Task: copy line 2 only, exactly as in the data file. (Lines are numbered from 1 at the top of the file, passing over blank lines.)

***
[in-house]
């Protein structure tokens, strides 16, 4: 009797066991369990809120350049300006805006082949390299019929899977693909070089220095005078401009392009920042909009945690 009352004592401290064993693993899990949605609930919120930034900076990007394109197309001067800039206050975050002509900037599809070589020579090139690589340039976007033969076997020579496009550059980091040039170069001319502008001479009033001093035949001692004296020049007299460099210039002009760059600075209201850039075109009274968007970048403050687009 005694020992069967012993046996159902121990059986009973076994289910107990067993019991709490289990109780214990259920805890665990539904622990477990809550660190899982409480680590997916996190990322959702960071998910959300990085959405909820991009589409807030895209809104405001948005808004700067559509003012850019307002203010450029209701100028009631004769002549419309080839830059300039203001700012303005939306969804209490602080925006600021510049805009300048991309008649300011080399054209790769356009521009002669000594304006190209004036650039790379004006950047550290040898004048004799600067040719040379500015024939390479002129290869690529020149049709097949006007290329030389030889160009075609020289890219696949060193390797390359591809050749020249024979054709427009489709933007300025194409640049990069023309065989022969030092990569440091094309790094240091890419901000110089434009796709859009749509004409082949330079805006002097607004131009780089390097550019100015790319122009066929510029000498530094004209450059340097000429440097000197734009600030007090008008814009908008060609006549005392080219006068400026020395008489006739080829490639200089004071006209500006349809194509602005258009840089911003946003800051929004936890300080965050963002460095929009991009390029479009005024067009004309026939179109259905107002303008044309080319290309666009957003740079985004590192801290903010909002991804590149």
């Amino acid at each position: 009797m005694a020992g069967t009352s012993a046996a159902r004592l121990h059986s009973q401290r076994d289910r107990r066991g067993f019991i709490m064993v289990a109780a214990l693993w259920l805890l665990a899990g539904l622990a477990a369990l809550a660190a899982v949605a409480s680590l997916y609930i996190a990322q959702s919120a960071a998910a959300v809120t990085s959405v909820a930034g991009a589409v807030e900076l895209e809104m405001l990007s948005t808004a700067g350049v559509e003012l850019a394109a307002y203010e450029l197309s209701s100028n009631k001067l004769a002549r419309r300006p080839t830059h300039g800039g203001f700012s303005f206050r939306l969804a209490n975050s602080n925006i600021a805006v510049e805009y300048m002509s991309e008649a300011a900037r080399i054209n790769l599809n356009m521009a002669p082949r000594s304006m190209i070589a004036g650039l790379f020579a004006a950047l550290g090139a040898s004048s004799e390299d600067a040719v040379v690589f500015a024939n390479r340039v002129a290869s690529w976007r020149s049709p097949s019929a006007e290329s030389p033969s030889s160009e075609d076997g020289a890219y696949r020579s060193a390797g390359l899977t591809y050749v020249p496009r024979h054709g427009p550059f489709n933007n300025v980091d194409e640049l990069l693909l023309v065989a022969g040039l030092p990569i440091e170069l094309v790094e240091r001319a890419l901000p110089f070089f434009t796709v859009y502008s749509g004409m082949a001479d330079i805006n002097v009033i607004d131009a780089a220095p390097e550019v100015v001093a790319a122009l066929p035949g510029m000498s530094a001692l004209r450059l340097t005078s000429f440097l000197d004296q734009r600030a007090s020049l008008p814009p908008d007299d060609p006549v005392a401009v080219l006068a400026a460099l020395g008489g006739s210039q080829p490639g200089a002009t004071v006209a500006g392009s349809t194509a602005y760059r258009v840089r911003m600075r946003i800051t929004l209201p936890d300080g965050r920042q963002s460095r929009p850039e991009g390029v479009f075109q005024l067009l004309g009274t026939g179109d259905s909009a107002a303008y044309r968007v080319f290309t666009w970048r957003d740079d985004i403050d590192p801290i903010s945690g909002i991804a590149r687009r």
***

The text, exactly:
């Protein structure tokens, strides 16, 4: 009797066991369990809120350049300006805006082949390299019929899977693909070089220095005078401009392009920042909009945690 009352004592401290064993693993899990949605609930919120930034900076990007394109197309001067800039206050975050002509900037599809070589020579090139690589340039976007033969076997020579496009550059980091040039170069001319502008001479009033001093035949001692004296020049007299460099210039002009760059600075209201850039075109009274968007970048403050687009 005694020992069967012993046996159902121990059986009973076994289910107990067993019991709490289990109780214990259920805890665990539904622990477990809550660190899982409480680590997916996190990322959702960071998910959300990085959405909820991009589409807030895209809104405001948005808004700067559509003012850019307002203010450029209701100028009631004769002549419309080839830059300039203001700012303005939306969804209490602080925006600021510049805009300048991309008649300011080399054209790769356009521009002669000594304006190209004036650039790379004006950047550290040898004048004799600067040719040379500015024939390479002129290869690529020149049709097949006007290329030389030889160009075609020289890219696949060193390797390359591809050749020249024979054709427009489709933007300025194409640049990069023309065989022969030092990569440091094309790094240091890419901000110089434009796709859009749509004409082949330079805006002097607004131009780089390097550019100015790319122009066929510029000498530094004209450059340097000429440097000197734009600030007090008008814009908008060609006549005392080219006068400026020395008489006739080829490639200089004071006209500006349809194509602005258009840089911003946003800051929004936890300080965050963002460095929009991009390029479009005024067009004309026939179109259905107002303008044309080319290309666009957003740079985004590192801290903010909002991804590149």